We learn from our mistakes, do we not? We — that is my wife and I — have just had the chance to do so. Due to what Hillary Clinton might call a “misstatement,” we concluded that as from next January British visitors to the United States would no longer enjoy a visa waiver, but would need to have a proper visa in their passports. An embassy official explained that the pressure of applicants was so great that we could have an appointment to see a consul only in four weeks time. And the cost, payable in advance, was $131 per person. We booked a time and paid.
The day duly arrived. We took a cab as parking a car is out of the question in central London. Another $25 (and the same again leaving.) Approach roads to the American Embassy in Grosvenor Square have been narrowed, and fortified with bollards, concrete barriers and wire fences reminiscent of Baghdad’s Green Zone. British policemen were cradling sub-machine guns — not long ago the British were specially proud that their police were unarmed. We queued for almost an hour until reaching the metal detector. Car keys with locking devices were not permitted, but had to be deposited in a pharmacy some hundreds of yards away (and for a fee.)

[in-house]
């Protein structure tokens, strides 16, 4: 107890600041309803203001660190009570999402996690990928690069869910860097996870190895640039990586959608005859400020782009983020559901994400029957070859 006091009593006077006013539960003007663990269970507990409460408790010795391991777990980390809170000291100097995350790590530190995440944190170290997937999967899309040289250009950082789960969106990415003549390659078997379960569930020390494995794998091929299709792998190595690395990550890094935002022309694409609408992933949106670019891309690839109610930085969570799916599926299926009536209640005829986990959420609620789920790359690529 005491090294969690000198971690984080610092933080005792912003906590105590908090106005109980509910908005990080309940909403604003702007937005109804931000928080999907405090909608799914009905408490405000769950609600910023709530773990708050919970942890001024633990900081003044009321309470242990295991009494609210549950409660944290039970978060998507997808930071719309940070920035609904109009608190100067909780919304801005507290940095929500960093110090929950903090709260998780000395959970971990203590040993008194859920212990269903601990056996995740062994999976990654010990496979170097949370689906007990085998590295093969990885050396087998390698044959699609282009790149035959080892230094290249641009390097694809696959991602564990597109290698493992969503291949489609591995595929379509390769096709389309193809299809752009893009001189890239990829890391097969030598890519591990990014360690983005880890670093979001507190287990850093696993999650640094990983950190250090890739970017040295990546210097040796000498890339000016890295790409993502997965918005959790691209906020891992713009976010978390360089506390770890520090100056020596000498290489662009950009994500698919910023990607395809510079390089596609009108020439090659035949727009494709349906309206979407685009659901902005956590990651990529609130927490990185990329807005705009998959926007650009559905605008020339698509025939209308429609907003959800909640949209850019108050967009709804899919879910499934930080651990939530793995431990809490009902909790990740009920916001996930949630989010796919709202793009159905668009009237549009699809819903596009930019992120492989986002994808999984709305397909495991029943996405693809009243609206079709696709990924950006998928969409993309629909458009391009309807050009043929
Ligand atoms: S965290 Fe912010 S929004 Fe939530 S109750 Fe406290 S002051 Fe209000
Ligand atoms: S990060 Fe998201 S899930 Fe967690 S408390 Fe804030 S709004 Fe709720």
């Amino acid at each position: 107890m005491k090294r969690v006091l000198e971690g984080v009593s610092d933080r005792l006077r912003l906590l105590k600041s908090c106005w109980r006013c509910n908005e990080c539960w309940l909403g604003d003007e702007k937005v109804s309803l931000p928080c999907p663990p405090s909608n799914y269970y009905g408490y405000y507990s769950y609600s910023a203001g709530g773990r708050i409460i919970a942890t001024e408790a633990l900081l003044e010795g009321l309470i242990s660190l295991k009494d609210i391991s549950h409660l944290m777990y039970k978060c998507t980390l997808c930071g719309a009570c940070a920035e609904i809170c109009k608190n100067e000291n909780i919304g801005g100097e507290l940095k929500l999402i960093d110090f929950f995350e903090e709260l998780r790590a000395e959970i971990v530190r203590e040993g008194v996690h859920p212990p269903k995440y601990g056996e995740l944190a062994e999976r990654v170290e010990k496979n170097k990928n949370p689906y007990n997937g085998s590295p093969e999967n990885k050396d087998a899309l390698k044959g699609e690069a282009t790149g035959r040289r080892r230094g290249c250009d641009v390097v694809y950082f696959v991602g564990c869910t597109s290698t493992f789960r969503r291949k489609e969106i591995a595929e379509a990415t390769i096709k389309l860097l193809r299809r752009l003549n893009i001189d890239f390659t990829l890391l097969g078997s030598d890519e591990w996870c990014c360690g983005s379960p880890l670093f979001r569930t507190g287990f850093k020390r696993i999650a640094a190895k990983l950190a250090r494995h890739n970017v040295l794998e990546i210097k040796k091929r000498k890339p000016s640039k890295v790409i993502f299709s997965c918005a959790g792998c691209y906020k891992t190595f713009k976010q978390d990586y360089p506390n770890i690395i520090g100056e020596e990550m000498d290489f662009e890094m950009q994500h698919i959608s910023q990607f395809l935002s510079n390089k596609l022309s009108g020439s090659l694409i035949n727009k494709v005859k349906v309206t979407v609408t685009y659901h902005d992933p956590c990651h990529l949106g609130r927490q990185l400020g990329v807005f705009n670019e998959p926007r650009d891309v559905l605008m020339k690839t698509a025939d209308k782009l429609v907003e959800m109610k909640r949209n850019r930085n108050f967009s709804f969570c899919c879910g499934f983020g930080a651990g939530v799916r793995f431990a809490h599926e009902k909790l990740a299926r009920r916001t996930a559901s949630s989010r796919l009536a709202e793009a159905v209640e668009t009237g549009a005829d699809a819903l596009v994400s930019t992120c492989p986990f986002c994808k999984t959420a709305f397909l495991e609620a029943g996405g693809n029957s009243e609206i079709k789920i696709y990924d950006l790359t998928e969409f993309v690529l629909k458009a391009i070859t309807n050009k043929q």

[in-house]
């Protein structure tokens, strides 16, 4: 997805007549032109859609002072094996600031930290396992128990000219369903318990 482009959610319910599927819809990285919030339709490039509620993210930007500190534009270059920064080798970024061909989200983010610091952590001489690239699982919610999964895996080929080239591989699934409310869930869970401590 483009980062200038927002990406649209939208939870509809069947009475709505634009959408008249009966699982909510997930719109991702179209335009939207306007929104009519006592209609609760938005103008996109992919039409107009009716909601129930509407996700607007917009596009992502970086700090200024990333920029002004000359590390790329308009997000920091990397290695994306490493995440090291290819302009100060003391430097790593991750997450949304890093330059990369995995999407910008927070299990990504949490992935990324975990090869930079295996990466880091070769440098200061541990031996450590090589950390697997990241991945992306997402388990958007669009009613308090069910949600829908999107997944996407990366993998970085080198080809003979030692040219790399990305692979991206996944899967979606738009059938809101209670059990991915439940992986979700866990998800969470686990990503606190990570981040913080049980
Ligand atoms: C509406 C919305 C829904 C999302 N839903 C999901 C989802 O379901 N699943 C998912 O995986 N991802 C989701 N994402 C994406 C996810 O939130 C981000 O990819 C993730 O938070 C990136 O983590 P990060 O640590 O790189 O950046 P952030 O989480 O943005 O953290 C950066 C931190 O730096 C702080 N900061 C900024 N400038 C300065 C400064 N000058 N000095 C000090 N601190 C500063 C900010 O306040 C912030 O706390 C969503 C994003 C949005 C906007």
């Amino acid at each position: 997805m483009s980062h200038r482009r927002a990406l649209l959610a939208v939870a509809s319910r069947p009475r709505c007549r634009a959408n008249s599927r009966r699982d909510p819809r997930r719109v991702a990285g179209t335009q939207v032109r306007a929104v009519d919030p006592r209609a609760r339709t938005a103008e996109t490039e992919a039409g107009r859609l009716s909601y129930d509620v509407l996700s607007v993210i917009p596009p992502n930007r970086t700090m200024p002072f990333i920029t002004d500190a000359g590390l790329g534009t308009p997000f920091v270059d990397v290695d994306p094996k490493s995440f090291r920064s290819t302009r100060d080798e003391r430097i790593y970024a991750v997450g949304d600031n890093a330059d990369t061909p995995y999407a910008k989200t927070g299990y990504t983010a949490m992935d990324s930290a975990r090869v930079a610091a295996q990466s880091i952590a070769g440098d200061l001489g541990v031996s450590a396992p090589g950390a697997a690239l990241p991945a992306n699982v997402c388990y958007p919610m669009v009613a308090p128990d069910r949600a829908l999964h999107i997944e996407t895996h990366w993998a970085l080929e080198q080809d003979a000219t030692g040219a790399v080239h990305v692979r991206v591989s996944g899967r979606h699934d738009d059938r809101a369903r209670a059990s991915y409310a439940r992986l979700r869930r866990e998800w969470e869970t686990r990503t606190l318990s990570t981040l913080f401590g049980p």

Eventually we reached the embassy itself, received a number and sat in a vast room with the other visa applicants — they do seven hundred a day, every day. Around me were people speaking Russian, Greek and French, also people from India and Africa speaking languages I couldn’t identify, the old and the young and babies in arms. Several hours later, our number was called, and we received a visa valid for ten years, plus the information — gently delivered — that it was unnecessary. (And we’d have to pay a courier service another $40 to deliver our passports next week.)
And the lessons of this experience, in addition to mortification and the costs of it? That terrorists have contrived to add a new level of ugliness to the surroundings, and much bureaucratic inconvenience, which is a success of sorts for them. And also that no matter what critics may say, and no matter any crisis, ordinary people from everywhere continue in untold numbers to set their hopes on entering the United States.